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Old 10-18-14, 03:45 PM   #11
Ormston
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This should give you the idea, live monitoring of my ASHP (the graph is interactive so you can zoom in, scroll back in time etc.)
http://www.emoncms.org/ormston

Notice how when heating dhw the power consumption starts low and rises as the tank heats up.

Steve

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Old 10-18-14, 05:44 PM   #12
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Quote:
Originally Posted by Ormston View Post
For dhw heating the odr needs to be disabled as it would limit water temp.

For hydronic heating purposes the odr limits water temp to just hot enough to keep the house warm.
It saves energy due to the way refrigerant heat pumps power consumption is proportional to the output temp(and to a lesser extent the input temp). The higher the output temp the higher the power consumption.
My ASHP draws around 850w when heating my floor to 24C and 1300+w when heating my water tank to 50C.

Steve
An alternative is to add a thermostat to force the heat pump to run if the DHW tank is below a set limit. If you're on city water, the minimum DHW setpoint might be as low as 105F or so. You can also consider installing a desuperheater that will give very hot water (as high as 160F in some cases depending on system design) when the heat pump is running.
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Old 10-19-14, 11:40 AM   #13
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Thanks Steve,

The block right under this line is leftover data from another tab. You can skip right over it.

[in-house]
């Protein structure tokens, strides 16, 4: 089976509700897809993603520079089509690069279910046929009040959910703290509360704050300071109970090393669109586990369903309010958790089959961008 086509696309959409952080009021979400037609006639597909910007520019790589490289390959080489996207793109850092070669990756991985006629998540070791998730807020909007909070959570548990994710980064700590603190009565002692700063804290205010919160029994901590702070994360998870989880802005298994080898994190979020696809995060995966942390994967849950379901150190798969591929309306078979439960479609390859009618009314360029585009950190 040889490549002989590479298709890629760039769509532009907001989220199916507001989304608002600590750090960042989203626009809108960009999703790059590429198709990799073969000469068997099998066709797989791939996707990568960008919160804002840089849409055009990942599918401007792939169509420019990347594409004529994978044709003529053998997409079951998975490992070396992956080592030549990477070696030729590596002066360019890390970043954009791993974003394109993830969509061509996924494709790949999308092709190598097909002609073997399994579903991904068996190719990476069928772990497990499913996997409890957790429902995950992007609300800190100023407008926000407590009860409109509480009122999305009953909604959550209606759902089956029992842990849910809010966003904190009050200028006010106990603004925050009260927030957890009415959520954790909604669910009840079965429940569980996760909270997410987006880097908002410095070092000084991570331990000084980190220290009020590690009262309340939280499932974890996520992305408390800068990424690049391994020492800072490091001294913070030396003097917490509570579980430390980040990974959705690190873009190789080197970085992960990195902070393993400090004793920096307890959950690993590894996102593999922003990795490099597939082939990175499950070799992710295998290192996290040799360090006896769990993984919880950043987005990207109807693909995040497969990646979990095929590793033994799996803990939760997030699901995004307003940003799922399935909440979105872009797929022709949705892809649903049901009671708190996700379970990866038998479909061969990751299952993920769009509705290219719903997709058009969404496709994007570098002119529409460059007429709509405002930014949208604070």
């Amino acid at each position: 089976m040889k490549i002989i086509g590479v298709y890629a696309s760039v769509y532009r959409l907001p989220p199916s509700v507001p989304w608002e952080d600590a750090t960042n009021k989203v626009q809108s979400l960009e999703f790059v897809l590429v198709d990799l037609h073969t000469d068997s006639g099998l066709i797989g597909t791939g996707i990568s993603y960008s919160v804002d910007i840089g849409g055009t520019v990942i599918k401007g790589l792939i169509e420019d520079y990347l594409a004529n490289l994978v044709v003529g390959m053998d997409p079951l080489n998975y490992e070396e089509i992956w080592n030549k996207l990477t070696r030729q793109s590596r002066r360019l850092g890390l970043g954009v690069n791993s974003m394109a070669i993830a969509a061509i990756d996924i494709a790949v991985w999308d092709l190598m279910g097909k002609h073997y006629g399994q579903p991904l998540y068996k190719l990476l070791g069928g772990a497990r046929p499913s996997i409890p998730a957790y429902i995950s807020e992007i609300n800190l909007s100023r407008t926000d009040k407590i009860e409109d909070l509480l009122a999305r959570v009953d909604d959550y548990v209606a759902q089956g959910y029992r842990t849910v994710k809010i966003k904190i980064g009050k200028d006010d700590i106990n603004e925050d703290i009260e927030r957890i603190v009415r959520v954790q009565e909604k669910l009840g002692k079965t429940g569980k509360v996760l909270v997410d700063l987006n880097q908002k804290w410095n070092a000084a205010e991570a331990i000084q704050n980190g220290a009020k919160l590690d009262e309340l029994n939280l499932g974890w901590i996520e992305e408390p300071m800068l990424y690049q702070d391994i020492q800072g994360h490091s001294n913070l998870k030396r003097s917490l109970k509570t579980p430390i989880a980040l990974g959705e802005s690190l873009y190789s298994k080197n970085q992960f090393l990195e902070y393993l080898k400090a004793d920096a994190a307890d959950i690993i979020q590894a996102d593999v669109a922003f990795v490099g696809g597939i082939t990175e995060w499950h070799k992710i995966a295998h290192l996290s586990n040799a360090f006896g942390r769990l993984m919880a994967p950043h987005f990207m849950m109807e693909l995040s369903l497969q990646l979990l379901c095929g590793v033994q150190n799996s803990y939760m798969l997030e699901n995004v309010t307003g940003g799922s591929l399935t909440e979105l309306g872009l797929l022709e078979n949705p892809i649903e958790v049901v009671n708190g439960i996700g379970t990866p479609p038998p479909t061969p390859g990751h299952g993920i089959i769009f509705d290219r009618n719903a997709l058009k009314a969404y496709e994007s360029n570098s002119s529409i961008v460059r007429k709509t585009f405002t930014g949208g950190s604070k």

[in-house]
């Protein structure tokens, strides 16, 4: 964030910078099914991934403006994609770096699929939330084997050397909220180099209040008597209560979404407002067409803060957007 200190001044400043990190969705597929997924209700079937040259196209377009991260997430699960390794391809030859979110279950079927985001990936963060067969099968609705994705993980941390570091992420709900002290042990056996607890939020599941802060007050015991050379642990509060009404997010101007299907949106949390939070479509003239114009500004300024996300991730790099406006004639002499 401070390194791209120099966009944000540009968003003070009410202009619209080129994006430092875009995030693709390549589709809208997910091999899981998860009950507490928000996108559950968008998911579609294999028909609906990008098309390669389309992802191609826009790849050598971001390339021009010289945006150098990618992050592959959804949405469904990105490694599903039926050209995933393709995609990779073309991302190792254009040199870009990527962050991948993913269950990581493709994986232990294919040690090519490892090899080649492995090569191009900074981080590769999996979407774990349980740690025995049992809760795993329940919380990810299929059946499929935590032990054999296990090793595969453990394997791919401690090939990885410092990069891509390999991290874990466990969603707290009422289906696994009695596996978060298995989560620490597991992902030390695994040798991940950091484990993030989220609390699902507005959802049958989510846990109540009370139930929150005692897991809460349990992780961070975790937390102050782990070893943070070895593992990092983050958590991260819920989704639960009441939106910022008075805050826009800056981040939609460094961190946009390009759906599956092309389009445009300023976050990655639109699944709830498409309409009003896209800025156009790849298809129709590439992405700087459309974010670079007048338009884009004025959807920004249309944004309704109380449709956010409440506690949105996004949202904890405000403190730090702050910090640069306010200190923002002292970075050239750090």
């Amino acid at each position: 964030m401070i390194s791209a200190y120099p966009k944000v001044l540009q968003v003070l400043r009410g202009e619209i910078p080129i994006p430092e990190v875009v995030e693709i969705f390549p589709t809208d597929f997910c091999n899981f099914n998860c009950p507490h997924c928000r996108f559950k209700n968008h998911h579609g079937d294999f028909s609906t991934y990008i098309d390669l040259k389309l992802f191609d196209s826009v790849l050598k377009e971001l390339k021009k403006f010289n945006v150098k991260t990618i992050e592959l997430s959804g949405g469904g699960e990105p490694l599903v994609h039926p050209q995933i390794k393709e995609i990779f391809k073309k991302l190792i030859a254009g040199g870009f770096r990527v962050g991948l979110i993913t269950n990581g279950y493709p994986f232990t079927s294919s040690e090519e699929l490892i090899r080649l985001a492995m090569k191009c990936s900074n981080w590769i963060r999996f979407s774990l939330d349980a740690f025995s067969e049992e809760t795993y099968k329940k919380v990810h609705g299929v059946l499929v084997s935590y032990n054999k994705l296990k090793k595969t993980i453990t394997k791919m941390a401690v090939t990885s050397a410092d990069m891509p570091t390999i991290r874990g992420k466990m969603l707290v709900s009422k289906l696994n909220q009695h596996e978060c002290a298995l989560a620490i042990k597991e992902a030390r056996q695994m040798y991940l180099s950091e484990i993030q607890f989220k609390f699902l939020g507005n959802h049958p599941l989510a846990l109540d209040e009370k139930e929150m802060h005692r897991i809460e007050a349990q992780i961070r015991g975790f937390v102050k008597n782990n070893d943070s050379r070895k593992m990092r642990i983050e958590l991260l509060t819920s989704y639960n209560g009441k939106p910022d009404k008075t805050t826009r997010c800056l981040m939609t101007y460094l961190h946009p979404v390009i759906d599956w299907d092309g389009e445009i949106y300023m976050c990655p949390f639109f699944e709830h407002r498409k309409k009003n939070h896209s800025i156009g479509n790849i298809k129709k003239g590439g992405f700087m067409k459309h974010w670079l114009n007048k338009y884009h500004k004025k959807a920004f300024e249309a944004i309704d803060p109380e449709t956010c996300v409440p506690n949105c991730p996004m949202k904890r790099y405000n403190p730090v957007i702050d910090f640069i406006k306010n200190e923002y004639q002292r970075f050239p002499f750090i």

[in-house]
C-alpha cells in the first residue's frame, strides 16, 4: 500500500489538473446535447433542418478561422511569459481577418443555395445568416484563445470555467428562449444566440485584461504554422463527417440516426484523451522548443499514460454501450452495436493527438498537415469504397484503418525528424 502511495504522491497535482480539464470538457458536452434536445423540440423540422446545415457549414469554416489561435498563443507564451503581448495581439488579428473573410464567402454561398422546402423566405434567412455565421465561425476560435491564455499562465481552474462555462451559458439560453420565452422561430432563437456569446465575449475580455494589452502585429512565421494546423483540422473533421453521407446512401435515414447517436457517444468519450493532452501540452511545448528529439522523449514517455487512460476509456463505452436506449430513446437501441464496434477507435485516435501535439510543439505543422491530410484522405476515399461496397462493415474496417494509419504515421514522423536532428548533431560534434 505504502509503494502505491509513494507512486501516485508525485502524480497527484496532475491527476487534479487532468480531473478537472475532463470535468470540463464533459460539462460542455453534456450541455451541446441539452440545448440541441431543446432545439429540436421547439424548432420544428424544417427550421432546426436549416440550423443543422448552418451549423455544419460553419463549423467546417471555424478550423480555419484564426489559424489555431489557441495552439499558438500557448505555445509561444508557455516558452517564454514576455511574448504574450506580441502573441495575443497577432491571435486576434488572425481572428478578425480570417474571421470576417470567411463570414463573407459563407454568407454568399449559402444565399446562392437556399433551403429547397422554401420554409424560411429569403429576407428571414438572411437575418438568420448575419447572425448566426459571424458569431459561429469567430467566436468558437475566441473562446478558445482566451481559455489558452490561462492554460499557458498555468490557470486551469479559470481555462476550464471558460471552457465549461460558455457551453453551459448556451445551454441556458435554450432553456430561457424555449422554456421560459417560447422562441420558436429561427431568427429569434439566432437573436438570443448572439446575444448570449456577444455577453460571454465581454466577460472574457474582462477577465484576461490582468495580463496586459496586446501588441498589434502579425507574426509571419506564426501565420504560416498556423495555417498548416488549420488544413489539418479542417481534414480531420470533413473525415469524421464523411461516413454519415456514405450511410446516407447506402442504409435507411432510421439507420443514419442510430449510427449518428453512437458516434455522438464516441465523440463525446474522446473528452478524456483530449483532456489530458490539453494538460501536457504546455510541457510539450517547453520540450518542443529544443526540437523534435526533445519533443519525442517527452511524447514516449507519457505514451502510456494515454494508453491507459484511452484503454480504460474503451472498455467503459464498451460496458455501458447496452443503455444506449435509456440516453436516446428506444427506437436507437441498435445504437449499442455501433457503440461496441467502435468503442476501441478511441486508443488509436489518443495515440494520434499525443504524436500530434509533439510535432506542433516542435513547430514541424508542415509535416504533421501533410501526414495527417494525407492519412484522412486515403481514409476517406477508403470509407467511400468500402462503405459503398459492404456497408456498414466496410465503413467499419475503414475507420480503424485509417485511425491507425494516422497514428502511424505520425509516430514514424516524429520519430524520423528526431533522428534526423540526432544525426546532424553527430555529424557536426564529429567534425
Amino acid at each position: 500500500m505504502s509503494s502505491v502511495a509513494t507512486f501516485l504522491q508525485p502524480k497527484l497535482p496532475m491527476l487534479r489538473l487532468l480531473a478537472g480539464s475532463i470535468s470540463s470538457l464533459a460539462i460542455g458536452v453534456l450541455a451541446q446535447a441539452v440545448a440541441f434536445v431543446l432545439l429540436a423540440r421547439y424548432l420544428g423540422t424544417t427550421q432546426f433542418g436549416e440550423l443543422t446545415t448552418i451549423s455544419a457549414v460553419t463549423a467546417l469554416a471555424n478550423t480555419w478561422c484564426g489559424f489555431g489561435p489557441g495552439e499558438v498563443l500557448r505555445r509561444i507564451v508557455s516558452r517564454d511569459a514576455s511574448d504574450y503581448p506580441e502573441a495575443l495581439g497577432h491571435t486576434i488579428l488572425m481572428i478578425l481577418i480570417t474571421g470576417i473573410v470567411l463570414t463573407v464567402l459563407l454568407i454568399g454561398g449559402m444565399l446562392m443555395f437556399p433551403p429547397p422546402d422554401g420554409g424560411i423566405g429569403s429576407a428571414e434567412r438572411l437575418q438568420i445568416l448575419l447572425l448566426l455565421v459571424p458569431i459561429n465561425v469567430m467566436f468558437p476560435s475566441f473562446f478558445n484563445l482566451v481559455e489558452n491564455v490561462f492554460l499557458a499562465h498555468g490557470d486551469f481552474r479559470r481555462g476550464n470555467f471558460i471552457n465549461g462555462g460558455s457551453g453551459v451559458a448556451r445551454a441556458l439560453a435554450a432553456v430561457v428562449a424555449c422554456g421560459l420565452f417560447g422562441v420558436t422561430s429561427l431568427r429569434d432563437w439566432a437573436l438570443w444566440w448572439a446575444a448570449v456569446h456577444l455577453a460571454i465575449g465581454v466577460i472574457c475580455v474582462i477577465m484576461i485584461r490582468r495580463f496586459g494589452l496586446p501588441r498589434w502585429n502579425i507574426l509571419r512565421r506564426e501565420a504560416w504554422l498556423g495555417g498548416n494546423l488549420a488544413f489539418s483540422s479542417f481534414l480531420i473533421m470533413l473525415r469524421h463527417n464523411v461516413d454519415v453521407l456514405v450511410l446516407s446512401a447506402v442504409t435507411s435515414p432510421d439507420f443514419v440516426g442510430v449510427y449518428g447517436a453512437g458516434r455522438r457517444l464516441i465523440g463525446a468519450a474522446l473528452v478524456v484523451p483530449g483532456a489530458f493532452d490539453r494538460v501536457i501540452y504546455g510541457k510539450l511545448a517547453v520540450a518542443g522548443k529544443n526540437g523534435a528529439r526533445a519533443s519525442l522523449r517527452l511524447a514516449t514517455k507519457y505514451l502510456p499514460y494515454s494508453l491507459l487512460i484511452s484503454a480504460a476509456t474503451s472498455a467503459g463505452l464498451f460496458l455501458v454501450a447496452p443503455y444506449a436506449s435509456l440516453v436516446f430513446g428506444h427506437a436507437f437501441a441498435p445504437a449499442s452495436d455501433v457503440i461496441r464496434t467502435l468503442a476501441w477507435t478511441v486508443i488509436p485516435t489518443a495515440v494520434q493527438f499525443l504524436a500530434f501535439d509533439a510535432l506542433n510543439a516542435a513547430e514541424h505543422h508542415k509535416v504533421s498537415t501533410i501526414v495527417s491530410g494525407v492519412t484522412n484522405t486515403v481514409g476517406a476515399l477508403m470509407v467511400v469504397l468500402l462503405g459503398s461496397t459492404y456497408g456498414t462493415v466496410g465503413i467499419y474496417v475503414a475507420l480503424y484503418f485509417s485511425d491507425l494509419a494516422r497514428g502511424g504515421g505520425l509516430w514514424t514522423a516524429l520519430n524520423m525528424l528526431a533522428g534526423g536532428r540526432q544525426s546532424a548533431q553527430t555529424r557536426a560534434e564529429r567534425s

Your data shows about a 2% loss of HP efficiency for each *C increase of load temp.

So keeping a load tank 15*C hotter to handle "design temp" winter night
vs. a mild Fall day,

would cost about 30% in HP efficiency.

Last edited by buffalobillpatrick; 10-19-14 at 01:20 PM..
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Old 10-19-14, 08:24 PM   #14
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Quote:
Originally Posted by AC_Hacker View Post
Mikesolar,

Are you stating this as applying to ALL heat pump situations (mini-splits are heat pumps, too) or are you referring to high-mass radiating systems?

Reason being, I am currently using an ASHP to heat my house, 9,000 BTU mini-split, with a built-in set back feature, and there is no problem what so ever.

-AC
A heat pump is, by its very nature, almost always undersized for the job (to some extent). This is why we have the backup heat installed.

The amount heat needed to raise a slab (it can be low mass as well) is considerably more than that needed to keep it a degree or so from the setpoint. We are wanting to have a system respond quickly when asked and the HP is not as capable of it compared to a gas boiler.

It is all about expectation. If you don't mind using the straight electric or gas backup to do the fast injection of heat, then you can use the setback but if not, I would not because it will take a long time to heat up with just the HP, especially when it is colder out and heat load is closer to the HP capacity.
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Old 10-19-14, 08:32 PM   #15
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Quote:
Originally Posted by buffalobillpatrick View Post
Thanks Steve,